Sep 16, 2020 Editorial
As we look for the umpteenth time at Guyana and what is happening with its oil prospects, there is so much that disappoints. It heaps hopelessness in a time when the brightest excitements should dominate the minds of citizens. There are a few things that should open the eyes of Guyanese on the forces at work and the dirty games that they play, destructive games.
The first thing that foreign companies do in Third World countries is to buy out the local leaders, by richly lining their pockets. This is now the given and the standard. Neither government nor opposition of the time is left out. It is a vision and drive to get all hands on deck and remove any human hurdles.
This is why we believe that most strangely and inexplicably, Guyanese leaders are neither willing to nor budging towards any (any) renegotiating of the existing lopsided, Exxon-heavy contract, Guyana-lite contract. This is most peculiar and makes no sense and brings severe agitation and alarm. What is going on with our oil? What is really in motion and at work with this precious wealth of ours that could be gone before we know it, with nothing to show for it? Our oil is produced in a world that is no longer demand driven (so said oil giant BP) which means that Guyana’s oil will have to compete for a toehold in fierce world markets, which is not a good place for this weak and tiny country to be. The specter of sugar looms, and look at what happened with that one-time mainstay.
The sense is that Guyanese leaders are in a jam. It one of their own making, because they did not deal honestly with the people’s interests and welfare. It is believed that they engaged in some form of wheeling and dealing to help themselves. This is what is hurting Guyana currently, since it stays leaders’ hand from renegotiating powerfully and genuinely. To bolster this conviction, an example and an illustration are provided to shed some light on how these matters work.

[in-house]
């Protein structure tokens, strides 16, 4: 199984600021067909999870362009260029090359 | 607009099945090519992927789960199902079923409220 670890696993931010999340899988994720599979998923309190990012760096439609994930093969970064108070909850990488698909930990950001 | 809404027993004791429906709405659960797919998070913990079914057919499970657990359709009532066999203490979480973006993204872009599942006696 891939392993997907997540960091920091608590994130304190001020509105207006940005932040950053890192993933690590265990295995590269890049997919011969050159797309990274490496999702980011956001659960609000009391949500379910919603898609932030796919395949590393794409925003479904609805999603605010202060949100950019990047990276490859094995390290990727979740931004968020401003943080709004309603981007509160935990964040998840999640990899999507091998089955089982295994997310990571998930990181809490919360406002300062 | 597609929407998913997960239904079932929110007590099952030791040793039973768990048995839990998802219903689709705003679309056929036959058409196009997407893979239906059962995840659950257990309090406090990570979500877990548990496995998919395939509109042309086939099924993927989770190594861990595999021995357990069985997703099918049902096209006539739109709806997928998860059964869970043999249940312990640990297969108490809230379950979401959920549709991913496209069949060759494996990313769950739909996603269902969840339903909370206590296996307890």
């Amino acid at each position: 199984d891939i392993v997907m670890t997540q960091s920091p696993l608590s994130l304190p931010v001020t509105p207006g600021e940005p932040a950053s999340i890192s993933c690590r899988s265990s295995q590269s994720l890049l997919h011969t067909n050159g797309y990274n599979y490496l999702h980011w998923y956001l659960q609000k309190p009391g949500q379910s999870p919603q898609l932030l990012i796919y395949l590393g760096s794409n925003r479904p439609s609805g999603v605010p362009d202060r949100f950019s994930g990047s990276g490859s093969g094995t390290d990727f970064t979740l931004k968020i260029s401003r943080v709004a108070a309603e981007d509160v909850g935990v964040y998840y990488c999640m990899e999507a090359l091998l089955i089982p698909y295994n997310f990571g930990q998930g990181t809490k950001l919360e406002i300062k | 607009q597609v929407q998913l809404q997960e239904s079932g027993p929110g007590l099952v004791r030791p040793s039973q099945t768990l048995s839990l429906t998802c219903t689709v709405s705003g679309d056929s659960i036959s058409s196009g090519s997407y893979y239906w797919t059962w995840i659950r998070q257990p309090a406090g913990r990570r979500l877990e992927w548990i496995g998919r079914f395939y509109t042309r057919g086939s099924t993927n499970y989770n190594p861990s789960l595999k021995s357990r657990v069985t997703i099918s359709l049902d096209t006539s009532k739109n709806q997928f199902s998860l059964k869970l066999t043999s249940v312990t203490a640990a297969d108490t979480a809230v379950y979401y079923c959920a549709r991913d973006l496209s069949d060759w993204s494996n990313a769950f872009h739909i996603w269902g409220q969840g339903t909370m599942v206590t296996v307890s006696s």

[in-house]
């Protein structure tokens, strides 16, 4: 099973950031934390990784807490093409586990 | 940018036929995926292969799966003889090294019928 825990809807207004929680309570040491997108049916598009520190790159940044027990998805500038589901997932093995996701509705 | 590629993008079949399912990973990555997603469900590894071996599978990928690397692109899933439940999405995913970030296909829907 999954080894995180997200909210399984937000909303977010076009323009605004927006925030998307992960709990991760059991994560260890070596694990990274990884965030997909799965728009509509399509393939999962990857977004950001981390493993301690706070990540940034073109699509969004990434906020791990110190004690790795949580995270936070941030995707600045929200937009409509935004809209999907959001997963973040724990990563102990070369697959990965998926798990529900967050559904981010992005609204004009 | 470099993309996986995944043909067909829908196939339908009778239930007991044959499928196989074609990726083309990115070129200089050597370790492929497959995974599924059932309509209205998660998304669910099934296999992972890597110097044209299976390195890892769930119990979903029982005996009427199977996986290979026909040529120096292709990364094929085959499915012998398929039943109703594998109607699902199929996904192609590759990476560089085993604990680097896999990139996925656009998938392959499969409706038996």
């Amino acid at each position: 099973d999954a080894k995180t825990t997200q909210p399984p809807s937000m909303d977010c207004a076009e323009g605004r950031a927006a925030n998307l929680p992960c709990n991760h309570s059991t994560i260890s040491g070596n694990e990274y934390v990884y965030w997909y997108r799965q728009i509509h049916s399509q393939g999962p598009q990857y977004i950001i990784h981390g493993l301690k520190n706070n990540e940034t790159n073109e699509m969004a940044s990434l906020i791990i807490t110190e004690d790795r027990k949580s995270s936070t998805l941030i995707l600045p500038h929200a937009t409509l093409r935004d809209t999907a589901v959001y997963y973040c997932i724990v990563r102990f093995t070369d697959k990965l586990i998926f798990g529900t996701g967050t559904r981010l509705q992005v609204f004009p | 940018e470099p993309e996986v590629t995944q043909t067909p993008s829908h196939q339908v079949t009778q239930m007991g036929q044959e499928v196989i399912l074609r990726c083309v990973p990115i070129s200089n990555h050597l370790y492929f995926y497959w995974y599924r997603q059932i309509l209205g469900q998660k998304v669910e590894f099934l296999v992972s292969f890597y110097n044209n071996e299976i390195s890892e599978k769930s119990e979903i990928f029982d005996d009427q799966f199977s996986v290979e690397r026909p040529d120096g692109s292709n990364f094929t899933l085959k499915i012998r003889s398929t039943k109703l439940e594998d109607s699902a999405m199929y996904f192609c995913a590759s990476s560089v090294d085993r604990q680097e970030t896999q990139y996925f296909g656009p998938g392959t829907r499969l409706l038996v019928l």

When foreign companies wished to do side business with local leaders long ago, they simply deposited monies in foreign bank accounts in the leaders’ names. Sharp scrutiny has forced discontinuation of such practices. Nowadays, there is a sleeker, more sophisticated way with even better results. A subsidiary company is established, with local leaders and foreign companies as principals and working in cahoots, one is a silent, sleeping partner. Think of it as a political and personal special purpose vehicle. Business is funneled into that company as revenues, and a means of covering the tracks of money flowing through the business, a nifty sharing arrangement. It is all legitimate looking, except that this business serves as the umbrella for local leaders to rip the wealth away for themselves.
In Guyana, the rich Kaieteur and Canje oil blocks raise such concerns. That is, politicians used a pass through business as shelter for potential siphoning off and wrongdoing with our oil in partnership with foreigners. It is a case of mutual backscratching, with citizens getting the dirty end of the stick.
This illustration should help. There is a union that wishes to represent workers. Management of the business looks for ways to cheat the workers from representation. So, it works out a scheme with the union, where a subsidiary is setup and it (the union) has a stake, and rewards for both management and union come. Management directs business through this subsidiary, with income and profits guaranteed. Both parties in this business setup prosper, while the workers get shafted. In this make-believe instance, the workers are the people of Guyana; management is represented by political people, and the union is foreign, with the latter two making big money.
The foreigners also execute two more strategies. They woo, wean, and wine, local elites (swimming pools, golf courses, cocktail hours) to pander to ago and vanity and sense of belonging. Thus, a possibly viable civic force is neutralized, with no boat rocking. Last, chaos and confusion are fostered among the masses, who maul each other and dig out the other’s eyes.
While the locals fight, the foreigners fetch away the riches.
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